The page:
Miter Saw / October 29, 2018 / Pernilla Lund.
Blade changes are generally pretty simple so dont avoid blade switching out of inconvenience. Using an improper blade can cost you much more in the long run than a few short minutes to pop on a new blade: when cutting to achieve a cleaner more precise cut use a blade with more teeth for a quicker more rough cut use a blade with fewer teeth when crosscutting be sure to use a crosscut blade and so forth. Blade Changes: To change your blade you first need to remove the guard and pivot the blade mount cover or access plate away from the blade and remove the center nut.
Some saws can also be hooked up to a shop-vacuum for easier disposal and better collection. Upkeep: Brushes: Be certain to check your brushes every-so-often for wear and tear. Its important to keep healthy brushes in your tools for performance purposes but it also helps in diagnosing a problem. If you already know the condition of your brushes you either know the brushes are bad or that the problem lies somewhere else. Power Cords:Check power cords for cracks or fraying. Faulty cords will obviously prevent power from getting to your tools but they also present a safety hazard. Additionally if you must use an extension cord use the shortest length possible reach your project. Cleanliness: Keep the tool blown out and your parts clean and tight.
A slightly more expensive and far better alternative is to use a metal track or tracks with a flip-up stop and measuring tape built in. Such a device is manufactured by Kreg Tools and is available in 4-foot track lengths that can be butted together to make longer lengths. My miter saw table requires four 4-foot tracks two for each side of the saw. The track is mounted to the top of the wooden fence you just made. You will have to adjust the height of the wooden fence (2 1/4"+ above the table top) so that the bottom of the flip-up stop clears the table by about 1/16" in the down position. The nice thing about the flip-up stop is that it can be flipped up out of the way without losing its measurement setting along the measuring tape.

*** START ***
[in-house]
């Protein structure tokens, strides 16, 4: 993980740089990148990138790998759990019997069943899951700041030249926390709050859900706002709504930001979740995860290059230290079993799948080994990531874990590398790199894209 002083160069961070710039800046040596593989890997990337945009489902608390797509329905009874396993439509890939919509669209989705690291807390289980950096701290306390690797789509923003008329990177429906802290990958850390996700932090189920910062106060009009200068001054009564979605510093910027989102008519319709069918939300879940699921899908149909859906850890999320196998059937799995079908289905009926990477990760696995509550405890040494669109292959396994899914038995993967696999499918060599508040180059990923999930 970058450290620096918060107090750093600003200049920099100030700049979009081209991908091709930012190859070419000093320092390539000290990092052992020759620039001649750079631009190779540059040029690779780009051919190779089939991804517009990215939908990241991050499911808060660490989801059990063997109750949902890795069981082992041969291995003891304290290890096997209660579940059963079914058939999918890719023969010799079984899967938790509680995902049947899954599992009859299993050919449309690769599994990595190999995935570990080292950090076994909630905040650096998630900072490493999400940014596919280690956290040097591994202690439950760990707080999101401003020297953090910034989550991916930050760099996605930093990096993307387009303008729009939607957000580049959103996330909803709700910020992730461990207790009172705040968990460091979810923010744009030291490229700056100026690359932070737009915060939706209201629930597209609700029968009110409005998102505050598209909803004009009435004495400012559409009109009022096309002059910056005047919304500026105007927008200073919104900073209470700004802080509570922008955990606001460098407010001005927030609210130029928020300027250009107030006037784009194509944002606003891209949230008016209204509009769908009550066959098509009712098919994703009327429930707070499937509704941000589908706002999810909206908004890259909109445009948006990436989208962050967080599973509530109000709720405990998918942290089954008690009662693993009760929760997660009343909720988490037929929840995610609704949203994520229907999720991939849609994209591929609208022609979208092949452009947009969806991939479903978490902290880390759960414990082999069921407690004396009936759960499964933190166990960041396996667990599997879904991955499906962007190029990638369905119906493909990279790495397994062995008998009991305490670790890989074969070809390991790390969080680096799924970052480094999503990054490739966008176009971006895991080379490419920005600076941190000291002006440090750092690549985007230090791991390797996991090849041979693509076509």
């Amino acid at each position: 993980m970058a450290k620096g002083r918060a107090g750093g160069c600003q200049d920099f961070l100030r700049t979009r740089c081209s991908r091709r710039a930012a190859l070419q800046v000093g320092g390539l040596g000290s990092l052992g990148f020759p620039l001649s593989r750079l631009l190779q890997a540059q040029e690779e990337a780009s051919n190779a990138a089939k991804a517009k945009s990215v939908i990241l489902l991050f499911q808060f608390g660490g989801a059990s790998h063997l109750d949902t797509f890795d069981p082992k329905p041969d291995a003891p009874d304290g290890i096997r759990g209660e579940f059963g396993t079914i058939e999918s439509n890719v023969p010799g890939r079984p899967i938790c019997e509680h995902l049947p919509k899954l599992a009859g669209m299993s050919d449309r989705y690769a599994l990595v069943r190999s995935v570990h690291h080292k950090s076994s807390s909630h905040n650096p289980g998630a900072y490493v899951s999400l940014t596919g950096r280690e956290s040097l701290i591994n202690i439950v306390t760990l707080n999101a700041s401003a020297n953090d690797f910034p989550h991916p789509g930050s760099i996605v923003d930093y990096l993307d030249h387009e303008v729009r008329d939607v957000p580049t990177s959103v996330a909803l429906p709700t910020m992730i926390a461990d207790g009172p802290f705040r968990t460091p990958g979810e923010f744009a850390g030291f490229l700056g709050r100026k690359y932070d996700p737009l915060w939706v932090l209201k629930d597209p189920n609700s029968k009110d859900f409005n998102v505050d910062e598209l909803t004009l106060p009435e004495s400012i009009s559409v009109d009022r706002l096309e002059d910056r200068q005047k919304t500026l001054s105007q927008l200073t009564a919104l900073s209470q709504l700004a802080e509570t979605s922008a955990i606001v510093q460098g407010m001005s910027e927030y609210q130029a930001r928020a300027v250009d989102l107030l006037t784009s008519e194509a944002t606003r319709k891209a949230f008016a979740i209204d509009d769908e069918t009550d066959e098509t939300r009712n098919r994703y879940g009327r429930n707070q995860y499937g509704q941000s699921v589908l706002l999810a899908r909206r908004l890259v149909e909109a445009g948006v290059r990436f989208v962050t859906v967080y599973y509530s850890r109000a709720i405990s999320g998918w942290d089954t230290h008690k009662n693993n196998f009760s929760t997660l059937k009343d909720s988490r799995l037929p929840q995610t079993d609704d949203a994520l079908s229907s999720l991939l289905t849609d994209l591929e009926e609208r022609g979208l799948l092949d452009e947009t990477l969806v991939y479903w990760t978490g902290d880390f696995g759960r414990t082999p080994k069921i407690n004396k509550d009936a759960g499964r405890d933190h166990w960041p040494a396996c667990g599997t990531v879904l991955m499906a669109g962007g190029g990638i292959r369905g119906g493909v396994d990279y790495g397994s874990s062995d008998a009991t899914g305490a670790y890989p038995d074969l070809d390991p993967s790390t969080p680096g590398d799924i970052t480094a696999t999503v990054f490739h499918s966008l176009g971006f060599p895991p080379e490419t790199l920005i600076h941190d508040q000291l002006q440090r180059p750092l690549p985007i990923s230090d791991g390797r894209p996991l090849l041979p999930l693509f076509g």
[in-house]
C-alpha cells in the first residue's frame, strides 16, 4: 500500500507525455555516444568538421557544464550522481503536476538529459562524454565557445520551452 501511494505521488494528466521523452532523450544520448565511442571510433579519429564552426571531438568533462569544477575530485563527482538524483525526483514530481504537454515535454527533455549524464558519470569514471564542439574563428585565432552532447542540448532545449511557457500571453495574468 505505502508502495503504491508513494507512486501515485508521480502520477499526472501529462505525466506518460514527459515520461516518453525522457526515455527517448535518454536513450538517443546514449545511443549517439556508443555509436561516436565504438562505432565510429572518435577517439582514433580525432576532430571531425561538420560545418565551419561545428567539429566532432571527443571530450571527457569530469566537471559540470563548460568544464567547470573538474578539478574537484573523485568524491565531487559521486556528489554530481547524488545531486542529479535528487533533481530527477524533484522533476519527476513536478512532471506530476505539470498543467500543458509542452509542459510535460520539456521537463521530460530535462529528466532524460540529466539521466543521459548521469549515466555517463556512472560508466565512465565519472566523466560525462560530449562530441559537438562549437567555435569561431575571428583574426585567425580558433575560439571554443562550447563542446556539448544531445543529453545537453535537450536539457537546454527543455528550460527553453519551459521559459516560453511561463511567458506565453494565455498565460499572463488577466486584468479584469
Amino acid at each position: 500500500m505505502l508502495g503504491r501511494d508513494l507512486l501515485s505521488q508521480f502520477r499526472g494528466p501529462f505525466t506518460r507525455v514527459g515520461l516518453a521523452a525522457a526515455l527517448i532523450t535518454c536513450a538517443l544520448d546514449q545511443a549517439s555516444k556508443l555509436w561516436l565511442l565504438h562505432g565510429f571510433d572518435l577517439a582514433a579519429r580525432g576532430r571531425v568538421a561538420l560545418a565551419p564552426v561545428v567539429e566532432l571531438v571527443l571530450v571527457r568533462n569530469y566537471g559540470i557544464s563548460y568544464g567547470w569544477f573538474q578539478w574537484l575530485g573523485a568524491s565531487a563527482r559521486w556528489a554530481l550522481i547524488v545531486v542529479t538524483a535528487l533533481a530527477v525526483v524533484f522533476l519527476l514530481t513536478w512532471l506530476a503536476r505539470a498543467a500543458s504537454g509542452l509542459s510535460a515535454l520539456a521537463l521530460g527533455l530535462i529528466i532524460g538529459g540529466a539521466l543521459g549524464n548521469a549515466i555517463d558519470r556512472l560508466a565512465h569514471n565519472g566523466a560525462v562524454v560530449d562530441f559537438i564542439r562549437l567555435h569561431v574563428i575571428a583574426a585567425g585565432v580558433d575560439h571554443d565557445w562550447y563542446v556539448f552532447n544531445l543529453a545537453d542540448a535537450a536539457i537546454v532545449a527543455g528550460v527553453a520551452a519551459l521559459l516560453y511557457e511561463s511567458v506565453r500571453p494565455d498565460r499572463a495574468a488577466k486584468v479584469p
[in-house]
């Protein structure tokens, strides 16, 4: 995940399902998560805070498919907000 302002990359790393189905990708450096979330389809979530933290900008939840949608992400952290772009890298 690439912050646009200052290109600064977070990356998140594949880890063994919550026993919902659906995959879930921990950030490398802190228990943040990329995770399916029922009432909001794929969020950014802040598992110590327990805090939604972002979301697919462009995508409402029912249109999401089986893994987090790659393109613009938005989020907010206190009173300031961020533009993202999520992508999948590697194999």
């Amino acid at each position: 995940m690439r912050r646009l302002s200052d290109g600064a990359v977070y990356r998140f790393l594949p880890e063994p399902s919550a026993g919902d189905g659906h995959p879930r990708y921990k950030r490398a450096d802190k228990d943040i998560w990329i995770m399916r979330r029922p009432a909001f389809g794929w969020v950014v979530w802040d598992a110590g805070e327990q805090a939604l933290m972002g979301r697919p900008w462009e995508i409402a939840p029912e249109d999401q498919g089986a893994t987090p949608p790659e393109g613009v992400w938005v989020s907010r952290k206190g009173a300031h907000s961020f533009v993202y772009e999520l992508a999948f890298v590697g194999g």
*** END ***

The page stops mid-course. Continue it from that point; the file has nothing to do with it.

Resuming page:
Slide the guard up slightly. This will reveal the screw that holds the guard to the miter saw. Loosen that screw so that you can slide the blade guard further backward. Slide it back as far as it will go positioning it about 170-degrees behind its usual position. This gives you access to the saws locking pin and blade bolt. Depress the saws locking pin (in the very center of the blade) and spin the saw blade until it locks. If your saw does not have a locking pin wedge your scrap wood (ideally a piece of 2x4) in front of the blade to prevent it from moving. Next using an Allen wrench (or an open-ended wrench) remove the blade bolt. Though many saws have a reverse threaded blade bolt the thread pattern is not universal to all miter saws. Accordingly you should look for an indicator on the tool of which way to loosen the bolt or review your tools manual before going to town on it. Remove the flange and finally remove the blade.